Mount Rushmore of Raiders’ Running Backs

The Las Vegas Raiders have had some terrific running backs throughout their history. In this article, I’ll attempt to rank their top four. That’s gonna be hard, as you can probably imagine, but here are the four I came up with.

Honorable Mentions

Clem Daniels

Daniels is an artifact in Raiders’ history. He graced the Silver and Black from 1961-67, and was very well-rounded. He stood at 6’1″ and weighed in at 220 pounds. He was a tackle-breaking machine, one with speed as well. Also, he was an pioneer of running backs that catch passes out of the backfield. Likewise, he was excellent in the return game as well. Daniels trophy cabinet includes two All-Pro teams, four Pro Bowls and a spot in the AFL Hall of Fame.

Clarence Davis

Davis would be the physical opposite of Daniels, checking in at 5’10” and 190 pounds. Davis ranks only eighth on the Raiders’ All-Time rushing list. However, taking a deeper look at his play, we see that this is really an example of his team-first identity. When he first joined the Raiders, they already had Mark Van Eeghan in the backfield, which meant Davis’ small stature was destined for fullback duties. He would spend a majority of the time blocking for Van Eeghan but was able to make big rushing plays himself when needed. This explains why he only comes in at eighth. Nevertheless, he was actually much more important to the Raiders.

Related: Josh Jacobs is NFL’s 2nd Most Elusive Running Back

Now, on to the top four.

Napolean Kaufman

Kaufman wore the Silver & Black from 1995-2000, and he is the prime example of heart. He was small, standing at 5’9′, and just 185 pounds. Somehow, the man bench pressed 500 pounds, and could squat a whopping 600.

Kaufman tallied an impressive 16 carries of at least 40 yards in just six years. He ran a 4.4 40-yard dash and had great vision. He was well on his way to potentially become one of the greatest running backs in football history.

Then, Kaufman decided to retire and become a preacher at the age of 27. In just six years, he became the Raiders’ fourth all-time rushing leader, and it’s easy to think about how great of a career he might have had. At the end, we can’t fault him for his own life decisions, and I’m glad he was able to do what really made him happy.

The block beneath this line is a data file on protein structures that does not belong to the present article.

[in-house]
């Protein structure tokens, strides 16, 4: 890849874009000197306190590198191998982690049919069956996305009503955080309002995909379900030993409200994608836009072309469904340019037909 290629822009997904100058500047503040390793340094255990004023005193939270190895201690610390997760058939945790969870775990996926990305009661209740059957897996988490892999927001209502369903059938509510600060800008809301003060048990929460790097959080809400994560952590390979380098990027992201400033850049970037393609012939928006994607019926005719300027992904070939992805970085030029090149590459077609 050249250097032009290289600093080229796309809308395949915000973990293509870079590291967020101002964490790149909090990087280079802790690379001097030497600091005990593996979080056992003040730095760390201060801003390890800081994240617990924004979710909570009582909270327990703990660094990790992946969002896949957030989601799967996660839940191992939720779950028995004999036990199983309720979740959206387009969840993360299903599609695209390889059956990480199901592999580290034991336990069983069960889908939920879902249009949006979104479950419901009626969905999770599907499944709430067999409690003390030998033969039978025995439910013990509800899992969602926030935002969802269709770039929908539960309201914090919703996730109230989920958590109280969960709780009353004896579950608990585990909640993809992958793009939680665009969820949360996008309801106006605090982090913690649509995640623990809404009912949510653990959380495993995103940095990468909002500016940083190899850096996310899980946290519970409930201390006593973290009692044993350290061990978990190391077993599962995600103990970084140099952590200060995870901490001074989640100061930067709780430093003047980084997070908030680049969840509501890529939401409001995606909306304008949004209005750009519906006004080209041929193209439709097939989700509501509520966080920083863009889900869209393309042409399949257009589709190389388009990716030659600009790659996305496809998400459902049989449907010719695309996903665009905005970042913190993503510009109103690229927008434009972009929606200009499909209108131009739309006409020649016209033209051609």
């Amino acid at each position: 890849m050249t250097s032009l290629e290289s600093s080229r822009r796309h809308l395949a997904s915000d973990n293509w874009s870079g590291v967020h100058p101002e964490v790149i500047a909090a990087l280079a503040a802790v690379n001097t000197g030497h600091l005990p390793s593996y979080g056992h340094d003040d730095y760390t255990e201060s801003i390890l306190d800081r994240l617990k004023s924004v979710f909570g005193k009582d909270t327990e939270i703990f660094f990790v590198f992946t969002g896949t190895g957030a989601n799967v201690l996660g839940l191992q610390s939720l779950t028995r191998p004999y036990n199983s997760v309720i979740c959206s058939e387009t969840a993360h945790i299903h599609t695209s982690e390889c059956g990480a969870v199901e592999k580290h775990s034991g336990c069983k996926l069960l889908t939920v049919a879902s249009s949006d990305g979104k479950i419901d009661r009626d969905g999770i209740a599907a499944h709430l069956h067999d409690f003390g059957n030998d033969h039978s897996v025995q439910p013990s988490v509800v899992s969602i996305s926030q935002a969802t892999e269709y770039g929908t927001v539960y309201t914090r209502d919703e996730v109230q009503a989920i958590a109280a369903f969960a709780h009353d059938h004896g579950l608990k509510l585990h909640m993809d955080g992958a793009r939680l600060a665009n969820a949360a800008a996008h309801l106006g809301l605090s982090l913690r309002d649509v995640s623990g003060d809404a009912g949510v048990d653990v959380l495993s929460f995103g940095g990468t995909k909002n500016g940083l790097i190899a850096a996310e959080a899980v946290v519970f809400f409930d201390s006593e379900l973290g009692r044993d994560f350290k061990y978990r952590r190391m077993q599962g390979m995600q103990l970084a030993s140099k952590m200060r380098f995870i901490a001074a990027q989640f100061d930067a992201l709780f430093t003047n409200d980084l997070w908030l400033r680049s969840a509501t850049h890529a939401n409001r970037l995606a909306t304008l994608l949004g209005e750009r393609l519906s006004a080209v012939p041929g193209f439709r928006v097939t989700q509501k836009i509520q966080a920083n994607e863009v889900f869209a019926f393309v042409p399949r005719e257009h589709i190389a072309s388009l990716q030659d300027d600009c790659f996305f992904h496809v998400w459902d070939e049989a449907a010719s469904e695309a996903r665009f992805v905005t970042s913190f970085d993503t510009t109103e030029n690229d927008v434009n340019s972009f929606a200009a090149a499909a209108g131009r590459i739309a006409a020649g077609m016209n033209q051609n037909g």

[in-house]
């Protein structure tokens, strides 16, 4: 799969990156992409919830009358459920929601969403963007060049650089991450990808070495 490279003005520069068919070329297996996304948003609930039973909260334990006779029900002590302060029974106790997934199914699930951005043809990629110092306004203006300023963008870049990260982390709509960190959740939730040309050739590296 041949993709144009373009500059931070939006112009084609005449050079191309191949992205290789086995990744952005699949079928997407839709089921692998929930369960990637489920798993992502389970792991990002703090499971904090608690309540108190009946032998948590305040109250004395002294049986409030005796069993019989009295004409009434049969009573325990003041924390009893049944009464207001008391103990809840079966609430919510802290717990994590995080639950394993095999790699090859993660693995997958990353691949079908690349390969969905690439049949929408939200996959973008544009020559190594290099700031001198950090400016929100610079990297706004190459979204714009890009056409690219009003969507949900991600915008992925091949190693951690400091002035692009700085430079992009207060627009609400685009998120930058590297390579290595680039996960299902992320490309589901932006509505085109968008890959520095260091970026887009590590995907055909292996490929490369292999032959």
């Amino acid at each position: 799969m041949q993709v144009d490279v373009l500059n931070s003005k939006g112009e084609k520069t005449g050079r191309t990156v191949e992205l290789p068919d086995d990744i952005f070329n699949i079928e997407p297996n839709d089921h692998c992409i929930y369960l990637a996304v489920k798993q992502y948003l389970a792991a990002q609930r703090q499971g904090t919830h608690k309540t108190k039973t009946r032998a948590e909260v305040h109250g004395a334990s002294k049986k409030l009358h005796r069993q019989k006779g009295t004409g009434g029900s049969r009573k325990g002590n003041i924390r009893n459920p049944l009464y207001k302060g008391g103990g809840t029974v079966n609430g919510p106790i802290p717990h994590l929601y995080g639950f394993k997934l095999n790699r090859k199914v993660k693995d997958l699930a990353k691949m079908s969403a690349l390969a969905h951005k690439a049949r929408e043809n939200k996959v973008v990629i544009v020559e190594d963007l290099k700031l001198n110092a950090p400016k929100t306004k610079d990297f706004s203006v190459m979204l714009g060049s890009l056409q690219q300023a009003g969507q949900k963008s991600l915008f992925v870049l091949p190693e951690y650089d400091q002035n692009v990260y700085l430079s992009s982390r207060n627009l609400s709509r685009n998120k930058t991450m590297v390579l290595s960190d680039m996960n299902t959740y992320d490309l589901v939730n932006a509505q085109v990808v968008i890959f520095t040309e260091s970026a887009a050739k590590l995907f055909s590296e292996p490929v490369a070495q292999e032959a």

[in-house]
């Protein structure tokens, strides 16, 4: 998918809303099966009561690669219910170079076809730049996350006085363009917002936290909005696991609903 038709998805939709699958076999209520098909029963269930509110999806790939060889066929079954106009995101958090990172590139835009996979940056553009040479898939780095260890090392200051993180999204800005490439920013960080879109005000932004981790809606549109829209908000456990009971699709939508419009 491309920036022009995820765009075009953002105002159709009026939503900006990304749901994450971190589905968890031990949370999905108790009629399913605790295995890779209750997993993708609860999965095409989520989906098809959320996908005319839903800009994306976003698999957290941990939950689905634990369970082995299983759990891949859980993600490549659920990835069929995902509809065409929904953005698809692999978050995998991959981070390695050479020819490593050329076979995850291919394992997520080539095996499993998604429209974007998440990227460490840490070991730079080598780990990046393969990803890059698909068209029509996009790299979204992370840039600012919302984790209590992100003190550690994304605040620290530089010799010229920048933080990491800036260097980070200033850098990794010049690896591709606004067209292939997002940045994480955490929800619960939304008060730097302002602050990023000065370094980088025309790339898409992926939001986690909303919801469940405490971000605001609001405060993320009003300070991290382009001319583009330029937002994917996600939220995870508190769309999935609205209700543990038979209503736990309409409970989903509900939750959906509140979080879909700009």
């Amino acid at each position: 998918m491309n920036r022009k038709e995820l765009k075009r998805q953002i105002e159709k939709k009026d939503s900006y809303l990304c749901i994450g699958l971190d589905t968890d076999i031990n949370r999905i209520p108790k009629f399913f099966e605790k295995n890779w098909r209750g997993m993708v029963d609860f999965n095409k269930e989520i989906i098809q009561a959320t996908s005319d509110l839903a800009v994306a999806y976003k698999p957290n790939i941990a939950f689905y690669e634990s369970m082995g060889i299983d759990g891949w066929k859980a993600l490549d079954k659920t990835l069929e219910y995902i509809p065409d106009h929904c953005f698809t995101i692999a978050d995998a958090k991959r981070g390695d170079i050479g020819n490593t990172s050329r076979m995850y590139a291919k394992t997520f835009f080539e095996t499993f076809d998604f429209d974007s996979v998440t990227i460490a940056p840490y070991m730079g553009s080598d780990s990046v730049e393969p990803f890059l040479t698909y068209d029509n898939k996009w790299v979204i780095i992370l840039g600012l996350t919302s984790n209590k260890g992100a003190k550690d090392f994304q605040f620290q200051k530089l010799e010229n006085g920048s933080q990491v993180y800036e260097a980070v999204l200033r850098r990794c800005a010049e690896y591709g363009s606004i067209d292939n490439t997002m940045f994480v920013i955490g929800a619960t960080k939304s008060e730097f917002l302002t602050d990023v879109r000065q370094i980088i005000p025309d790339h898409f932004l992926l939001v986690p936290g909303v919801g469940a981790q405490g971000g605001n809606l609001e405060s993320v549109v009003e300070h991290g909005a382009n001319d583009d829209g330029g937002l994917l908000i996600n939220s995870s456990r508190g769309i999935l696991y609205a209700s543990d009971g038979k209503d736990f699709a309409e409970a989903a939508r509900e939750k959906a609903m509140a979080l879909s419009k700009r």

Mark Van Eeghan

Mark might have been different from Kaufman, coming in at 6’2″ and 223 pounds. Nonetheless, they did share one thing in common: They loved to hit people.

Like Davis, Van Eeghan was a team-first player who didn’t care much for his own accomplishments. Van Eeghan could shake a defender or two, but his primary option was to physically punish defenders. He actually played fullback for the Raiders, would block for Davis, and vice versa. The two made a great tandem and would end up defeating the Vikings in Super Bowl XI.

Van Eeghan wound up second on the Raiders’ all-time rushing list, and he did it in the way of a true Raider.

Bo Jackson

You knew Jackson was going to be here before you read the article. He might have had the greatest four-year stretch in NFL history.

Jackson was 230 pounds, and ran a 4.2 40-yard dash. That shouldn’t even be possible. He was the ultimate running back. He could truck a defender without breaking stride, while being able to juke any defender out of their cleats.

Jackson had three runs over 80 yards in his career. In 15 years, Emmit Smith had one run over 70 yards. Jackson would miss the 1990 AFC Championship game with a hip injury. That same injury would tragically end his career. Like Kauffman, you just have to wonder how great of a career Jackson was going to have.

Marcus Allen

Yeah, no surprises here either.

Allen is the greatest running back in Raiders’ franchise history, and it’s not close. He is the only Hall of Fame running back to wear a Raiders uniform, and he is easily first on the Raiders’ all-time rushing list.

Allen’s trophy cabinet included the Hiesman Trophy, 1982 NFL Rookie of the Year, Super Bowl Champion, Super Bowl MVP, and NFL MVP.

Allen also had what I believe to be the greatest run in NFL history, seen below:

Allen would move to fullback to finish his career with the Raiders after Jackson came along.

There is a constant theme among the players on this list: They were all ultimate team players. They were all willing to sacrifice their personal accolades for the betterment of the organization. They all should be commended. I think there are some very under appreciated players on this list, and I hope you enjoyed reading it.

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Top Photo: George Rose/Getty Images

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Anonymous

I’ll take Marcus Allen, so versatile and skilled, smooth. Great guy to start a franchise with. Rest of em are great as well, no doubt.